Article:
safest for all crime
9th precinct / population 76,443
Though St. Mark's Place is still lined with smoke shops and leather fetish stores, these now rub shoulders with trendy boutiques, bars and restaurants, drawing those looking for a good time or a cute dress. Avenues B and C, which until the late 1990s were known mainly for their drug corners, are now chock full of new apartment developments and entertainment venues. This gentrification brought a dramatic 71 percent drop in major crimes in the area over the 17 years since 1993, led by a 91 percent plunge in car thefts, an 81 percent drop in robberies, and 77 percent declines for murders and burglaries.
There's still room for improvement, however, as the East Village and Alphabet City rank just 58th out of 69 neighborhoods for per capita crime in DNAinfo.com's Crime & Safety Report, even though the overall crime rate there fell by 9 percent in 2010. The area's crime rate of 182 incidents per 10,000 residents also places it as only the 12th safest out of 17 neighborhoods in Manhattan.
While the neighborhoods never lacked a solid bar scene, the influx of new lounges and clubs has brought with it new troubles. DWI arrests were up 600 percent since 2001, to 140. On Aug. 22, 2010, Devin Thompson, 37, was shot and killed during a fight outside the Sin Sin/Leopard Lounge, on Fifth Street. Residents complained that it had become a magnet for drugs, prostitution and drunken midnight brawls. It was eventually shut down.
Property crime still plagues the 9th Precinct, which covers the area and has one of the worst rates in the city for this category, ranking a lowly 61st. Grand larceny remains a problem even though its rate fell 6 percent in 2010, to 760.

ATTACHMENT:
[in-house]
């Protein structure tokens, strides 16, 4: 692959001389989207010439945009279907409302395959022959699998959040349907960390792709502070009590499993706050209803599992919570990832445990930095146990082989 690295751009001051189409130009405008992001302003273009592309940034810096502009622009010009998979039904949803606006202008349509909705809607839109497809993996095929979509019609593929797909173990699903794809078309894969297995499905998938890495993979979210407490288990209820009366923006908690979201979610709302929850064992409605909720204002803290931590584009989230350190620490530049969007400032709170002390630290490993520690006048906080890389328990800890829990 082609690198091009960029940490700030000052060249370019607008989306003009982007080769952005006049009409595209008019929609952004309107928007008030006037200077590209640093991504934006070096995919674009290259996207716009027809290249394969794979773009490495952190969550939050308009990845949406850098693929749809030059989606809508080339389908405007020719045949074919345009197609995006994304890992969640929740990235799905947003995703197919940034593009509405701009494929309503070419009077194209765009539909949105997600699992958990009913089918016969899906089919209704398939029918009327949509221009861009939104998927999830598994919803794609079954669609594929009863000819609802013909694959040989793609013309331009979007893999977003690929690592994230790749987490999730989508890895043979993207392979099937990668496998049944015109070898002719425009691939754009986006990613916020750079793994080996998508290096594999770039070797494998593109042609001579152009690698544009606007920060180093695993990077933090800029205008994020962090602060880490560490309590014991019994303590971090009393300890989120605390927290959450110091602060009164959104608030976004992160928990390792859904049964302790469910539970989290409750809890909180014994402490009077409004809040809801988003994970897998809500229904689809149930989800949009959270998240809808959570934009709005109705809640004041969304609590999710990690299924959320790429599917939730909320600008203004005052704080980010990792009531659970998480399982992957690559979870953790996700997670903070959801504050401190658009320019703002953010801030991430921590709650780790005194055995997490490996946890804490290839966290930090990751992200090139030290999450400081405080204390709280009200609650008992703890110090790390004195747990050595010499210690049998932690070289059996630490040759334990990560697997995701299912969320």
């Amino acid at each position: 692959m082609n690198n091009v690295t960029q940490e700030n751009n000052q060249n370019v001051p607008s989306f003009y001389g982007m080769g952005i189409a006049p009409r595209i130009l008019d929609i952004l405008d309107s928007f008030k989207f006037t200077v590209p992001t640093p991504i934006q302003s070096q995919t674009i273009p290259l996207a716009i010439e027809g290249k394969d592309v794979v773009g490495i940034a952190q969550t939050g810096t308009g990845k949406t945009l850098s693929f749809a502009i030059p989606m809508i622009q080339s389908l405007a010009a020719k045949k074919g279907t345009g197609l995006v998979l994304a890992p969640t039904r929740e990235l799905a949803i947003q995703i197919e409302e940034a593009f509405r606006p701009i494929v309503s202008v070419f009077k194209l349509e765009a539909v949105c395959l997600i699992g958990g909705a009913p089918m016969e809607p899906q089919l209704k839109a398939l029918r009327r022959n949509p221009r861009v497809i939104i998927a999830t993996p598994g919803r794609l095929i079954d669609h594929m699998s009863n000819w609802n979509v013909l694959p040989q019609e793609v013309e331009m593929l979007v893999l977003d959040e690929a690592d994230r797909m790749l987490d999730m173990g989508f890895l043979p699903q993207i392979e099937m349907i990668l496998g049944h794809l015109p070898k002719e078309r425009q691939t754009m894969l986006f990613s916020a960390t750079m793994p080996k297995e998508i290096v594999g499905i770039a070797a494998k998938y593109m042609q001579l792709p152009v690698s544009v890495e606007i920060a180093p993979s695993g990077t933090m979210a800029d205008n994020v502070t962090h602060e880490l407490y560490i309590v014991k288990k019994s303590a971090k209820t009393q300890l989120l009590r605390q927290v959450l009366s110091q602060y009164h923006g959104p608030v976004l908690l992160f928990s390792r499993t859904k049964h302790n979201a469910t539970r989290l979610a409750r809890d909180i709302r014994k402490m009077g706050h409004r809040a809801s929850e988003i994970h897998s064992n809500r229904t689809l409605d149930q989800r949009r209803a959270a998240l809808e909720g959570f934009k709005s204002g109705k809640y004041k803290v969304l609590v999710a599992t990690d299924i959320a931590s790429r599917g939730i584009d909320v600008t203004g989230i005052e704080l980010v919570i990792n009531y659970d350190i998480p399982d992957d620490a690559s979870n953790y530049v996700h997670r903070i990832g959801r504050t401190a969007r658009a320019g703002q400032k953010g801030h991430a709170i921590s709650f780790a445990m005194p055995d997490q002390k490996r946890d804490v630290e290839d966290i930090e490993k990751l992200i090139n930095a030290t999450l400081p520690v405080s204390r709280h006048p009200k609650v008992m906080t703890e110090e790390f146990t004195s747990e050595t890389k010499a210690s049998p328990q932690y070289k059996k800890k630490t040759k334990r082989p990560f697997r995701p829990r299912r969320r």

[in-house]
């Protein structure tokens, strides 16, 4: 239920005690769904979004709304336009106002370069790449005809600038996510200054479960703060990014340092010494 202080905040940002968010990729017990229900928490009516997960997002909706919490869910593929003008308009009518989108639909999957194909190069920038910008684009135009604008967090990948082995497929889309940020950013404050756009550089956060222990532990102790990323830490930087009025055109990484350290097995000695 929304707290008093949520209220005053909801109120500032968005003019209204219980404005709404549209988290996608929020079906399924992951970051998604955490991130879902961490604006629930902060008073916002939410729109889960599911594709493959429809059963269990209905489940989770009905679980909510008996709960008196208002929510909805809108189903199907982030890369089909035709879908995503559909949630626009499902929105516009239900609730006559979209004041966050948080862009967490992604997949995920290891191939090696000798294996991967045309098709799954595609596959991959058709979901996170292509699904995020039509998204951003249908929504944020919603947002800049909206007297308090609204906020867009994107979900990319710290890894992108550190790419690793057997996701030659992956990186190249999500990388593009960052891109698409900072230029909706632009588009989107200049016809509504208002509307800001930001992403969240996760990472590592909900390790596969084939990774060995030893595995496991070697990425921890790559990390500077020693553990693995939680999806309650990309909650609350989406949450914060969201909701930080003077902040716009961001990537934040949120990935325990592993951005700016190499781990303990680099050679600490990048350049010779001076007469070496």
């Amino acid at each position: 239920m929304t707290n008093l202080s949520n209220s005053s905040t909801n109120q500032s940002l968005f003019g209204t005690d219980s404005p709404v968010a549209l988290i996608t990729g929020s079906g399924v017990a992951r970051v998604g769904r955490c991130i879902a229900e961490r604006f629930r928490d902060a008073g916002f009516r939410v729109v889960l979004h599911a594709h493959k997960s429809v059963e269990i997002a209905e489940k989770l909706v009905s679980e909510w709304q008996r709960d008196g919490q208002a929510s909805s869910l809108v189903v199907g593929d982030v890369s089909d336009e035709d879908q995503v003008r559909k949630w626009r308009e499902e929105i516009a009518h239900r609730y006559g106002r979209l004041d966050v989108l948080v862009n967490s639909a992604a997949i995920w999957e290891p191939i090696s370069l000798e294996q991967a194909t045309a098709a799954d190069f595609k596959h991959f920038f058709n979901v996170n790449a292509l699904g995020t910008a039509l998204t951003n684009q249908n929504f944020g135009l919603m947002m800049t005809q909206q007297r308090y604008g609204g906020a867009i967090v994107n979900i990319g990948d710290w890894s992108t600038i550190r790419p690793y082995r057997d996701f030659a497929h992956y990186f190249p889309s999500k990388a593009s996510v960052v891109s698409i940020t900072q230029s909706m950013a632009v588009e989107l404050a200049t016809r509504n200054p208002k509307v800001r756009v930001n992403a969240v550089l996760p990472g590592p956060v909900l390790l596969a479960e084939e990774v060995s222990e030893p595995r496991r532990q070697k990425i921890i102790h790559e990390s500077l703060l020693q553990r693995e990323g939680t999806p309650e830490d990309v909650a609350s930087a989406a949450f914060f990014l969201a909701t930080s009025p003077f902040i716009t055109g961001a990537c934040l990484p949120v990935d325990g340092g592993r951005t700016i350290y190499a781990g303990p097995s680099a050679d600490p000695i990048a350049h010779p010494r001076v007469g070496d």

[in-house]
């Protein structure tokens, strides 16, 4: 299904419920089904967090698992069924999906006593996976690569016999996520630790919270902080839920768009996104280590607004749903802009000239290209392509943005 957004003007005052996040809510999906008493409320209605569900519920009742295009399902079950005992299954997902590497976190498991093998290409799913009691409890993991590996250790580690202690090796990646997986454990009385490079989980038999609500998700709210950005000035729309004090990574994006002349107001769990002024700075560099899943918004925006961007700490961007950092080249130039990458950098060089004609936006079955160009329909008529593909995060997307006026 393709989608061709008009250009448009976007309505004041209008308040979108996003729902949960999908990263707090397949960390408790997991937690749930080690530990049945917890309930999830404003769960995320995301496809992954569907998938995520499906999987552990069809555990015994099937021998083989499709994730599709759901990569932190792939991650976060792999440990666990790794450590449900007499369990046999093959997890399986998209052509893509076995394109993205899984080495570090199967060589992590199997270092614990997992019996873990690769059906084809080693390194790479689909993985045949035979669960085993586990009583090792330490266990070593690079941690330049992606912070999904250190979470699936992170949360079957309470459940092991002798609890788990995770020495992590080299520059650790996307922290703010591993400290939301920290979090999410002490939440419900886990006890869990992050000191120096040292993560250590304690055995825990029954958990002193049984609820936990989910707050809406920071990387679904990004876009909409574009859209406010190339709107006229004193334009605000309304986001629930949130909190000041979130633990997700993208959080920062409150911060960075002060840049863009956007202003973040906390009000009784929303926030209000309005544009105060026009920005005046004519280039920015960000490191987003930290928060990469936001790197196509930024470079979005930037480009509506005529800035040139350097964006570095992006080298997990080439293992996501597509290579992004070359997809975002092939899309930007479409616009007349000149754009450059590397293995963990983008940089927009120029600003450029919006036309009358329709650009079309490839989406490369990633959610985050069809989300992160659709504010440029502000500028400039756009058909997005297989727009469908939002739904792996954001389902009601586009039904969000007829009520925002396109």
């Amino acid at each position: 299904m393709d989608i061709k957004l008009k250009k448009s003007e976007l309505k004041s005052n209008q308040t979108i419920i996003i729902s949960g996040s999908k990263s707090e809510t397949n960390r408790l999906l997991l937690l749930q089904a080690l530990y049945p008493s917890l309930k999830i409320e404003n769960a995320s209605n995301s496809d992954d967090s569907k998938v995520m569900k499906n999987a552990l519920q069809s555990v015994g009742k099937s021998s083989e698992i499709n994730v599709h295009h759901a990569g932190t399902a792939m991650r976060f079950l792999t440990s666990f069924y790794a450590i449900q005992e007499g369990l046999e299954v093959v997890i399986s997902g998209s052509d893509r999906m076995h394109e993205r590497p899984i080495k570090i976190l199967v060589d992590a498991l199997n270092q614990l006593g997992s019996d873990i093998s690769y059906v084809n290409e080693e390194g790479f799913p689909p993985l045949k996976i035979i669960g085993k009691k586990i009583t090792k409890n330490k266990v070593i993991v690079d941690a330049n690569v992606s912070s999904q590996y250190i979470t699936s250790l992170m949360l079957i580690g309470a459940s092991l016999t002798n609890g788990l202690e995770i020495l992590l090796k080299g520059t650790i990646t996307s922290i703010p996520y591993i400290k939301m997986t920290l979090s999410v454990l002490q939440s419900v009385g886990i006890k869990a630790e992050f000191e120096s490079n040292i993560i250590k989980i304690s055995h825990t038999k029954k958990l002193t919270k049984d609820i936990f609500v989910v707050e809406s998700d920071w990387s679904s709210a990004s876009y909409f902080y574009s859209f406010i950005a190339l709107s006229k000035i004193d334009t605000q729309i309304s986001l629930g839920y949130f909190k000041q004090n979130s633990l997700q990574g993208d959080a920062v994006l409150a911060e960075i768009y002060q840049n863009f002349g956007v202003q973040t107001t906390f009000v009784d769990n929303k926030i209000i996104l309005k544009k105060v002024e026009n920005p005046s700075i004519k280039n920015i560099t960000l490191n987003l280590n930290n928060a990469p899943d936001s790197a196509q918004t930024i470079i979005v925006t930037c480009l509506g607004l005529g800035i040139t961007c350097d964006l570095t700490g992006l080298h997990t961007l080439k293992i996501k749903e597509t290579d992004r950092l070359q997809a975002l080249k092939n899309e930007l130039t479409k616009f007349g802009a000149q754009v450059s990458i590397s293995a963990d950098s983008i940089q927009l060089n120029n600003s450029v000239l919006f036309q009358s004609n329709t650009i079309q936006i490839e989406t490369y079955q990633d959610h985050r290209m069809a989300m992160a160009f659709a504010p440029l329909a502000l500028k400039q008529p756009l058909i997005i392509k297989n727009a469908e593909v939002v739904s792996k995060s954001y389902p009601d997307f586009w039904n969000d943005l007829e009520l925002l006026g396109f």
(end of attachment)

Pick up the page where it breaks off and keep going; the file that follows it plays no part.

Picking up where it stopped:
With gentrification comes increased wealth, so it's not surprising that the East Village and Alphabet City rank just 54th safest for burglaries, though this rate was down a significant 23 percent in 2010, to 220. Robberies dropped 4 percent for the year, but were a growing concern by October 2010, as thefts of cell phones and other electronic devices skyrocketed 19 percent compared to the same month in 2009. The area is the 12th safest in the city for car theft, however.
Though it ranks a middling 36th for violent crimes overall, the East Village and Alphabet City have seen rape and murder rates trend upward since 2001; and though the number of reported rapes fell from 16 to 14 in 2010, they were up 56 percent over 2008. This trend is also worrying given a recent high profile rape case in the area, in which two police officers were accused of assaulting a fashion executive. Murders held steady at four in 2010, but were up from three in 2008 and two in 2001.
Increase in reported rapes, 2008 to 2010
Drop in car thefts, 1993 to 2010
Photo: Getty/NY Daily News Archive
In the summer of 1988, Tompkins Square Park was completely taken over by homeless people, junkies and anarchists. With the hope of curbing the public health issues that their presence brought, the city decided to implement a curfew, an idea strongly opposed by the local population.
After a 1 a.m. curfew for the park was approved on June 28, the police began confining homeless people to a corner of the park off Avenue A and closing the park altogether at various times throughout the month of July. On July 31, at a gathering protesting the closings, six police officers were injured and four men arrested after cops responded to a noise complaint in the park. Tensions continued to mount, and on August 6, police met protesters who were holding banners that read "Gentrification is Class War." The scene exploded. According to some reports, the police lost control, clubbing protesters and reporters indiscriminately. Police horses charged the crowds, knocking people to the ground. Protesters threw bottles and smashed the windows of a new high-rise apartment building. The backlash against police was strong, and there were many claims of police brutality. But in the end, the park was cleaned up, the homeless encampments were dismantled, and rents skyrocketed in the area surrounding the park.
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